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July 21, 2008
Wambach takes injury in stride, shows leadership from off the field

By Michael Lewis Editor

Abby Wambach says the U.S. team wil be fine without her.
Abby Wambach says the U.S. team wil be fine without her.
Linda Cuttone/Sports Vue Images
As she wound down her conference call Monday afternoon, injured U.S. star striker Abby Wambach literally sent a message to the American media about the U.S. Women's National Team's chances at next month's Beijing Olympics.

Wambach had all the faith in the world that the Americans would be standing on the podium at Worker's Stadium in Beijing with gold medals hanging around their necks Aug. 21.

ďItís going to be important not to forget about this team because one of their star players has gone down," she said. "This team is special. I am a component of this team. I am a moving part of this team, and I do not encapsulate this whole team. With the missing parts, the bus moves a little bit differently but thereís no doubt that this team can win a gold medal.

"They have to play with passion and ultimately with honor. This can happen with this team. You just have to open your eyes. I will be proud to see them win a gold medal. I am going to be fine, this team is going to be fine and I hope that our team can bring home gold for this country.Ē

In a call that lasted almost an hour, Wambach sounded surprisingly upbeat for someone who last week had her Olympic gold-medal hopes crushed with a pair of broken bones in her left leg. The woman who scored the game-winner against Brazil in the championship match at Athens 2004 won't be able to duplicate her feat this time around.

Instead, Wambach wil be watching the Summer Games with fellow injured teammates Leslie Osborne and Cat Reddick from her living room in Manhattan Beach, Calif.

Perhaps Wambach's calm demeanor comes from the fact she accepted the injury and fate only seconds after she fell to the grass in San Diego last Wednesday. She collided with Brazil's Andreia Rosa in the 34th minute.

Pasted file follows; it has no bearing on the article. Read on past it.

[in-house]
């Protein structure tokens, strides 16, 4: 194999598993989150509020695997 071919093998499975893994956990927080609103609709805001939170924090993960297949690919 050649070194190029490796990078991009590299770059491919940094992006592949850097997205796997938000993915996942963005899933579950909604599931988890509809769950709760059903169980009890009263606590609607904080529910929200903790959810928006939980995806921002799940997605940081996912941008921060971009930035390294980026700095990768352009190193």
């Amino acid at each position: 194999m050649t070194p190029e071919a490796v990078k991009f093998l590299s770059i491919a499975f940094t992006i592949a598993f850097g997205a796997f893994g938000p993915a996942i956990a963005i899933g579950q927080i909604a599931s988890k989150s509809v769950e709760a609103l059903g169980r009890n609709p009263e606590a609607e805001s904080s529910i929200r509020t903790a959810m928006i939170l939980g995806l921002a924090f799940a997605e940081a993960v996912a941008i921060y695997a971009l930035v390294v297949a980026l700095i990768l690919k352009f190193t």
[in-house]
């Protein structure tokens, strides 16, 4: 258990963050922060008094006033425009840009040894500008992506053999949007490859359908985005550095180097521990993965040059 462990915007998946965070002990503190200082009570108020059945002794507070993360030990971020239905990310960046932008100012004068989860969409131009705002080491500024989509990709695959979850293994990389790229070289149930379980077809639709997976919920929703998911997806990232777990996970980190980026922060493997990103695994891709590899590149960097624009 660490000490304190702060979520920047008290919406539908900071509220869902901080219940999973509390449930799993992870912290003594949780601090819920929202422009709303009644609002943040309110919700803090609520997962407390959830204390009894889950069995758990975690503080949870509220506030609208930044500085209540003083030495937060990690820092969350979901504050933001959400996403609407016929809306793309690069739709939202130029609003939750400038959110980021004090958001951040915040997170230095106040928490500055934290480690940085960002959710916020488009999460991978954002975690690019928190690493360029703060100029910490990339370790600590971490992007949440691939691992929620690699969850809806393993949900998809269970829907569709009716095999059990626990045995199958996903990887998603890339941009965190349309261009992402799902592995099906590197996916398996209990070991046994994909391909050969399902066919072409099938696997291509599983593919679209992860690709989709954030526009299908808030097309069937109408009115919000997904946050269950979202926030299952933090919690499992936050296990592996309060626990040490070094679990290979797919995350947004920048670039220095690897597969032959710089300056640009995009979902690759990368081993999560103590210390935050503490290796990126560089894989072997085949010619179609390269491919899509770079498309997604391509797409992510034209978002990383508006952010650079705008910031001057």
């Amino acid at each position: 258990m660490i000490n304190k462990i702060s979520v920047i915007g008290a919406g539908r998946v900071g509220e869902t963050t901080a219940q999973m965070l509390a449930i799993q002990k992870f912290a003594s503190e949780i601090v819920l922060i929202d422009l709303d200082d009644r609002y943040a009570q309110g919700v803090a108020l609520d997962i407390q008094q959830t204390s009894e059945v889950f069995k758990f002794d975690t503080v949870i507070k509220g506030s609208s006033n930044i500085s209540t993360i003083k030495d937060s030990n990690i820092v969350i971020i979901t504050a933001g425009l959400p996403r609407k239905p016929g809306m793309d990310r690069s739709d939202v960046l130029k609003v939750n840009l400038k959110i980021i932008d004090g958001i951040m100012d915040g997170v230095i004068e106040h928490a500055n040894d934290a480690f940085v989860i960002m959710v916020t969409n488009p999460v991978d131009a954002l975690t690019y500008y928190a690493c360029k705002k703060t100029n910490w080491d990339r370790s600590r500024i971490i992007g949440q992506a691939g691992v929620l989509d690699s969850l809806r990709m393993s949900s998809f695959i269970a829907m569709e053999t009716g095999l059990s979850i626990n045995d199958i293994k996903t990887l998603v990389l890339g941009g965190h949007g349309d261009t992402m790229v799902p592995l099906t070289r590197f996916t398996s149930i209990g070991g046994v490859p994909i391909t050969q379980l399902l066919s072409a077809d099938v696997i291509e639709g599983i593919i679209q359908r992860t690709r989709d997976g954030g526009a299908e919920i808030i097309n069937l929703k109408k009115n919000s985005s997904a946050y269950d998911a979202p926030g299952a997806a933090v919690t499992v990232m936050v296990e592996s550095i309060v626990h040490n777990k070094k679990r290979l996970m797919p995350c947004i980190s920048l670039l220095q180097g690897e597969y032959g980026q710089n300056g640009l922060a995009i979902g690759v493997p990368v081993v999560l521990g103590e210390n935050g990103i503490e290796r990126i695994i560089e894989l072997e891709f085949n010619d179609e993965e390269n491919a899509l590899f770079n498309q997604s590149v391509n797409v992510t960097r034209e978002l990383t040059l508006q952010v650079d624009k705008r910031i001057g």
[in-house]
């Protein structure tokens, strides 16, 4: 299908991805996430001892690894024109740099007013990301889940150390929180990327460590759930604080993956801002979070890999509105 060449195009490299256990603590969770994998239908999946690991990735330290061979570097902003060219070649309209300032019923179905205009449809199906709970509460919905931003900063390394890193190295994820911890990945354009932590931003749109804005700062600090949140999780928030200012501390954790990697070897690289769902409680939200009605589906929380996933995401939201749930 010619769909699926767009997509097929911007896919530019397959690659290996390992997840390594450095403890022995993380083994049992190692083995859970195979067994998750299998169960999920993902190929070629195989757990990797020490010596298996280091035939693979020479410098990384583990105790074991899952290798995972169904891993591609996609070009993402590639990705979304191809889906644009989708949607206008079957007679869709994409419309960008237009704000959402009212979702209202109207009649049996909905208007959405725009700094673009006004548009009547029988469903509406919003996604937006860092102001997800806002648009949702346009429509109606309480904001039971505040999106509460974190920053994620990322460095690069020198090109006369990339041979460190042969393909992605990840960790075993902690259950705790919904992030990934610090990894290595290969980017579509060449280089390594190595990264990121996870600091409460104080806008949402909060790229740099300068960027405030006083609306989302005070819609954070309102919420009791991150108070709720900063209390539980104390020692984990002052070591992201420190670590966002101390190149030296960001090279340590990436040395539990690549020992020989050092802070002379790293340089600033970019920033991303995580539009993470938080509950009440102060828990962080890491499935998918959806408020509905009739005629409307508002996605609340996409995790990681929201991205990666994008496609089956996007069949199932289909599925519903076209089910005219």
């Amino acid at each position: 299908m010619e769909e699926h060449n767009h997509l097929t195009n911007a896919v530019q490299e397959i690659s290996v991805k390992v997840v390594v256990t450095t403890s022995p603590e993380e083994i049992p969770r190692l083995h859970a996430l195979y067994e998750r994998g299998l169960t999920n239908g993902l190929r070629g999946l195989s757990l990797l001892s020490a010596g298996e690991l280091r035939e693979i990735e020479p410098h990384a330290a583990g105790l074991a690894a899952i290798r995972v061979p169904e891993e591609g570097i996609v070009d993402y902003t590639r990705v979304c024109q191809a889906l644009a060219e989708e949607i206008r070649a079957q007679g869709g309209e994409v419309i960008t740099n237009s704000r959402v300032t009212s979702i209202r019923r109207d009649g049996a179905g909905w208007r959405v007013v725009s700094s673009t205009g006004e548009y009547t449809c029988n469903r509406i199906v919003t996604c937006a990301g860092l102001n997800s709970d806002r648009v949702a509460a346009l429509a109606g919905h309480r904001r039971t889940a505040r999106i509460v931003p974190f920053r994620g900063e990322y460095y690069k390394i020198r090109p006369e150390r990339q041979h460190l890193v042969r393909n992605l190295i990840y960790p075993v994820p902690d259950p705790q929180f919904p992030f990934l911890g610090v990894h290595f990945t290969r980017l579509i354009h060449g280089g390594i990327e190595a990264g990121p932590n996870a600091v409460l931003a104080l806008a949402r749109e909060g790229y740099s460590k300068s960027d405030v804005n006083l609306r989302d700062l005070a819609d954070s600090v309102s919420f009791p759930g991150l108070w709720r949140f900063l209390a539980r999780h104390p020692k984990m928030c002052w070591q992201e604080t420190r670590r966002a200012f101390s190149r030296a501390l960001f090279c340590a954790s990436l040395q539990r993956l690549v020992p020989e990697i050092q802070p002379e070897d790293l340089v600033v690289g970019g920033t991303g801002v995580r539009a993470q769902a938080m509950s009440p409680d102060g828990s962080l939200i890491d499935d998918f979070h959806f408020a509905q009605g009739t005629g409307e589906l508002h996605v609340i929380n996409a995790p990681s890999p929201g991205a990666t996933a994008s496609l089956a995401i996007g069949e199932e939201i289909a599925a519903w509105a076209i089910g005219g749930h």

U.S. trainer Gigi Garcia came out to assess the injury, and she told Wambach that she thought it was either her knee or ankle.

"My tibia and fibula are fractured," Wambach said she told her. "Don't touch it."

Wambach's no doctor or a pre-med student and she doesn't have a long history of injuries. But she knew something was wrong, drastically wrong.

ďI realized in that moment and accepted in that moment that my Olympic dreams were not going to be what I had planned," she said. "I accepted the reality of this situation. This was a deep down acceptance of my reality. A lot of the times when you freak out about stuff is when you are more unsure of reality. It was an all encompassing moment. I wasnít freaked out.Ē

Wambach was put on a stretcher and taken off the field. If you looked at her face, Wambach was not panicking at all. In fact, she felt it was the best time to show some leadership. It was difficult enough for her teammates knowing she was in dire straits. She didn't want to add any fuel to the fire and get in the way of what was happening on the pitch.

ďI surely didnít want to affect the competitiveness on the field. I know what it takes to win a gold medal and I know that one person isnít going to be the answer. I want to set the example for my teammates, to see on my face, that whether or not Iím on the field no matter who it is weíre playing, that we can win on any given day. I accepted that I knew what was going on.